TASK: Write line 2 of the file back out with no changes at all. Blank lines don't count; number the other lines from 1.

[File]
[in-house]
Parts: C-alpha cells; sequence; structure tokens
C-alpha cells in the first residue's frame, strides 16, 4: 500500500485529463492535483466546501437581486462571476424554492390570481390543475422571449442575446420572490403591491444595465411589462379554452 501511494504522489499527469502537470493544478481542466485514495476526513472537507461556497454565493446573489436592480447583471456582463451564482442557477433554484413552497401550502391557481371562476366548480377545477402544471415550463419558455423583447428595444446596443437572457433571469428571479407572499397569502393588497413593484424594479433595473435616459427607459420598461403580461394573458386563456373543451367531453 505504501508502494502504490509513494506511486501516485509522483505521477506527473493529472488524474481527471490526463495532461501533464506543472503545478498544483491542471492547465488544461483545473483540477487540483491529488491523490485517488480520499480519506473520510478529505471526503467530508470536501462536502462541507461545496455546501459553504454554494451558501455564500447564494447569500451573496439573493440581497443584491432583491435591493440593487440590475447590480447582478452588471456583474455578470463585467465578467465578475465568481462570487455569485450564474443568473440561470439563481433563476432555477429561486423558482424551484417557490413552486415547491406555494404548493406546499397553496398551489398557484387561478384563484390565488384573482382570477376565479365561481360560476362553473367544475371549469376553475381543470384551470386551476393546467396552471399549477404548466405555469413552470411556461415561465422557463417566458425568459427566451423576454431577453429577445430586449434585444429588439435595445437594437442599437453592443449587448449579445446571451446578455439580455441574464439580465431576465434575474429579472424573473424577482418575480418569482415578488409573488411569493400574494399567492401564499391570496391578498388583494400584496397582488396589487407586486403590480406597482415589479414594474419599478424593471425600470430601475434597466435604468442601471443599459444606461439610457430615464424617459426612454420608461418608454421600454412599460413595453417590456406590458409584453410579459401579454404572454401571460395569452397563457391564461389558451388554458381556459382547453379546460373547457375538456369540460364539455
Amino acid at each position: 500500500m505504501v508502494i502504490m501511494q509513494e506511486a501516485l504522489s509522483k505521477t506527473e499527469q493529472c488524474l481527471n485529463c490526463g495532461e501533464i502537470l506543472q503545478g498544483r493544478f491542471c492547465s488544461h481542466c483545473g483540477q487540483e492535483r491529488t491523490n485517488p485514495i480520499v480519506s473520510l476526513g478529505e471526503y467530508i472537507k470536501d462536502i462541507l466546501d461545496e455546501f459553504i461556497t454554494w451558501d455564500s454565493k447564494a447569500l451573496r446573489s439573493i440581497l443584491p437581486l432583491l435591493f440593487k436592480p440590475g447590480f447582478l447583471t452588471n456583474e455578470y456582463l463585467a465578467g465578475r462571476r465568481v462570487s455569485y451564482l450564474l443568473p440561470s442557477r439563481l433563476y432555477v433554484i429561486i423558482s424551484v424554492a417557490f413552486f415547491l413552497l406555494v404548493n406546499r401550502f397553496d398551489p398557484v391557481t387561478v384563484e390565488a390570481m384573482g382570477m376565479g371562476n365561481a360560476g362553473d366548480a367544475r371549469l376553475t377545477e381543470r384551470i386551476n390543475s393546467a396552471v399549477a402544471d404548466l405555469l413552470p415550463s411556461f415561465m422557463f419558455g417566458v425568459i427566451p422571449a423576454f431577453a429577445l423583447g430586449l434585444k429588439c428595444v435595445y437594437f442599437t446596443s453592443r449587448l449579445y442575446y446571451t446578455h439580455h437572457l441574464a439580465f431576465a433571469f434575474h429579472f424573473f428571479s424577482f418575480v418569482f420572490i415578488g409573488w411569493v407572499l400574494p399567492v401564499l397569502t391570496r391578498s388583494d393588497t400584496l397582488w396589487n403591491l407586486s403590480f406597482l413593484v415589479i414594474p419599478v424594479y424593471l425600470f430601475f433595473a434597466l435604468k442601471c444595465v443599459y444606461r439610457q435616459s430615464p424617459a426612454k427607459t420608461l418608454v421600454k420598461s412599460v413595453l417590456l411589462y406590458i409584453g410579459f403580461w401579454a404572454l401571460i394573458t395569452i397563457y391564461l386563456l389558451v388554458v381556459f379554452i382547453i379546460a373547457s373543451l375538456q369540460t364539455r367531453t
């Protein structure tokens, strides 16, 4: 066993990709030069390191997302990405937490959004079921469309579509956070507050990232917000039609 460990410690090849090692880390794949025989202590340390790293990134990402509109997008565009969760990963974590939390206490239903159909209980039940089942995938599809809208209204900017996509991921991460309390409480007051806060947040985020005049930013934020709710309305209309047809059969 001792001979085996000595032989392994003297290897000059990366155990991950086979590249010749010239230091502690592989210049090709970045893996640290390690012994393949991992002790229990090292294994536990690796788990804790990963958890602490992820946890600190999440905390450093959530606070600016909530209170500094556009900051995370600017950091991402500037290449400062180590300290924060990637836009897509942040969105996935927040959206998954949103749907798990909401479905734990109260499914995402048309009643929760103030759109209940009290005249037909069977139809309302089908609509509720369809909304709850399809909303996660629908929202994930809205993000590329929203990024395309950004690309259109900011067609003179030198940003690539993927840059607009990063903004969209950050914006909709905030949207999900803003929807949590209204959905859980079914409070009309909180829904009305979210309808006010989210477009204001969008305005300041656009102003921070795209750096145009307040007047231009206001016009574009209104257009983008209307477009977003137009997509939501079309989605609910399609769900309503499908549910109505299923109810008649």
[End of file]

Parts: C-alpha cells; sequence; structure tokens